Here’s five things the All Blacks must fix in their opening Rugby Championship fixture against the Springboks on August 7 in Mbombela.
Ryland James, in Wellington – The All Blacks are in South Africa preparing to face the world champions, with New Zealand’s head coach Ian Foster under intense pressure to end their dire run of form after four defeats in their last five matches.
AFP looks at five things the All Blacks must fix in their opening Rugby Championship fixture against the Springboks on August 7 in Mbombela.
Stop opposing drives
The All Blacks’ new forwards coach Jason Ryan saw how the home side was out-muscled by the Irish pack in this month’s home series defeat and admitted what he witnessed “dented” New Zealand’s pride.
The Irish scored a key early try off a driving maul in winning the decisive third Test in Wellington, which Ryan says must not be repeated in South Africa.
“We’ve got to stop mauls and also improve our contact area,” Ryan told reporters in Wellington before the All Blacks flew to South Africa.
“The All Black pack has been dented and we talked about it in the forwards meeting, we didn’t hide anything and were really honest, which we have to be.”
Ireland were the first team to score in all three Test matches against New Zealand.
The All Blacks can ill afford another slow start to let the Springboks take an early lead in Mbombela.
Foster admitted it was a point the All Blacks had highlighted internally, yet the mistake was repeated on consecutive Saturdays against the Irish.
“For some reason we’re not as calm, particularly defensively. It’s more the defence where we’re getting fidgety early, we’re letting a few holes through,” Foster said.
Those holes must be closed in South Africa.
Create more ‘big moments’
Beauden Barrett is a world-class playmaker, but the All Blacks’ star can not carry his side alone and needs support from his teammates in attack.
In Ardie Savea, Akira Ioane and Will Jordan, the All Blacks have players who can crack any defence and create chances, but the team must take them.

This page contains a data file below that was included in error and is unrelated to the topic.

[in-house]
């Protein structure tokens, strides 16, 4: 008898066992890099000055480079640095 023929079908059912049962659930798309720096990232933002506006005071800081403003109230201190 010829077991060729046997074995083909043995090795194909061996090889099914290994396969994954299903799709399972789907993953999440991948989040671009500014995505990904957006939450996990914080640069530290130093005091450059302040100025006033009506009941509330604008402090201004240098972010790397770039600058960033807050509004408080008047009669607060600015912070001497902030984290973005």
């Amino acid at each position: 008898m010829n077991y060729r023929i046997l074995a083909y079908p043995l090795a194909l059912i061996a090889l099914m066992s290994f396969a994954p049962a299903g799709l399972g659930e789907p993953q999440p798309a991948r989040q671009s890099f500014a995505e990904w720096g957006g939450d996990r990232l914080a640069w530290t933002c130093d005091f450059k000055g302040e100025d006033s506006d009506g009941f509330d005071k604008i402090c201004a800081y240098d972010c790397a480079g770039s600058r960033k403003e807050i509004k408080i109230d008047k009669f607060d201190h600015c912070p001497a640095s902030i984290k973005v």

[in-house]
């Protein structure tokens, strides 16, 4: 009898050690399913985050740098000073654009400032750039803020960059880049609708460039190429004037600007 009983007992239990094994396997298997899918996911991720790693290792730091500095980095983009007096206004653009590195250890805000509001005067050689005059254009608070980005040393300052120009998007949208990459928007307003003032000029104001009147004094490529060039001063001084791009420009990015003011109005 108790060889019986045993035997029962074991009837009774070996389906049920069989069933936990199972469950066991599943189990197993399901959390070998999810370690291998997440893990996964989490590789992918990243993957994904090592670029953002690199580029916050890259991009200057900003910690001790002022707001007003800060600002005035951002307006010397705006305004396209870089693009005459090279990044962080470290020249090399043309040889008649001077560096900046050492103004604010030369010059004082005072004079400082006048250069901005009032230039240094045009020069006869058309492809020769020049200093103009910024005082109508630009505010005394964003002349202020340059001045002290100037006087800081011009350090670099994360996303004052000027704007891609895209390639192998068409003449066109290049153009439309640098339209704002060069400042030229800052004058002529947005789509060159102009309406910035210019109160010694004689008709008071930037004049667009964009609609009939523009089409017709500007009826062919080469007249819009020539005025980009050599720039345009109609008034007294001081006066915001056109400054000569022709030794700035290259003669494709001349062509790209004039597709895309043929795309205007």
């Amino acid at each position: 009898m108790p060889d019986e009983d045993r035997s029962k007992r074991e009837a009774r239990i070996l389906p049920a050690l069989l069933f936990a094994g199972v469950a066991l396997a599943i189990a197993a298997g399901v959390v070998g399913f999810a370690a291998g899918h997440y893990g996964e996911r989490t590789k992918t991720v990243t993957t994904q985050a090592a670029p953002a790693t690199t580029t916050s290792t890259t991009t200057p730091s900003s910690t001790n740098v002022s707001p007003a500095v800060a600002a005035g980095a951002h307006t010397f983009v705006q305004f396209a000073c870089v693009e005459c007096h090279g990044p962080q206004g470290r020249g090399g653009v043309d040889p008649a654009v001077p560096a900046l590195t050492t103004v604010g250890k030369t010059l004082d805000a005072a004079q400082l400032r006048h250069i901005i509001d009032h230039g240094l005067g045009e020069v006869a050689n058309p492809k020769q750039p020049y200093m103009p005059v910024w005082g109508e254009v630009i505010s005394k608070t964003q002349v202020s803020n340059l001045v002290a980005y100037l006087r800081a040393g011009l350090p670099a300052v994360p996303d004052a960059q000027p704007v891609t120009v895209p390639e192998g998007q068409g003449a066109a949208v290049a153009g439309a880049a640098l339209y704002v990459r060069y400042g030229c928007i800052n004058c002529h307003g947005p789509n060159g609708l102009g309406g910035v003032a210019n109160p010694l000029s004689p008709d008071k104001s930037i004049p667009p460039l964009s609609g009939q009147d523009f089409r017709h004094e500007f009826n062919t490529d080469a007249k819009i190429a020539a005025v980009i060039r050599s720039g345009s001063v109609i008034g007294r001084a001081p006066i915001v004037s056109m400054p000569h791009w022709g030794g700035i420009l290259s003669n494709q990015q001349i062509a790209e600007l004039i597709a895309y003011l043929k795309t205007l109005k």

“We’re not getting enough big moments right,” Foster said.
“We’ve got a lot of belief in many of the solutions we’ve got but we’ve got to get better at executing them.
“There were a couple of times post line breaks we couldn’t get our support quick enough on the man. Those moments hurt.”
Start winning again
Simply put, Foster’s record of 16 wins, a draw and seven defeats is poor for an All Blacks coach.
His situation could become untenable if his team loses both of their opening Rugby Championship games in South Africa, but he says he has no thoughts of quitting.
“It’s not something I think about. I think about just doing the best I can in my role.”
There is no bigger test in world rugby than facing the Springboks at altitude and Foster is relishing the challenge.
“We’re going into the Rugby Championship to try to win. No All Blacks team wants to go over and (lose). I think up to 10 guys in the squad haven’t been to South Africa before. It’s a unique situation for this group but, wow, what a great opportunity.”
Learn their lessons
Too many dropped passes, missed tackles and a slow start cost the All Blacks dearly against the Irish.
New Zealand’s captain Sam Cane – who pundits have said should be replaced – insists his team must take those lessons into the Tests against the Springboks.
“The only good thing that can come out of this is we use it as fuel to get better. If we don’t learn, don’t use the experience of this series, then it’s wasted.
“When we went back-to-back with the good stuff we look flash but too many times we’re not backing those up.”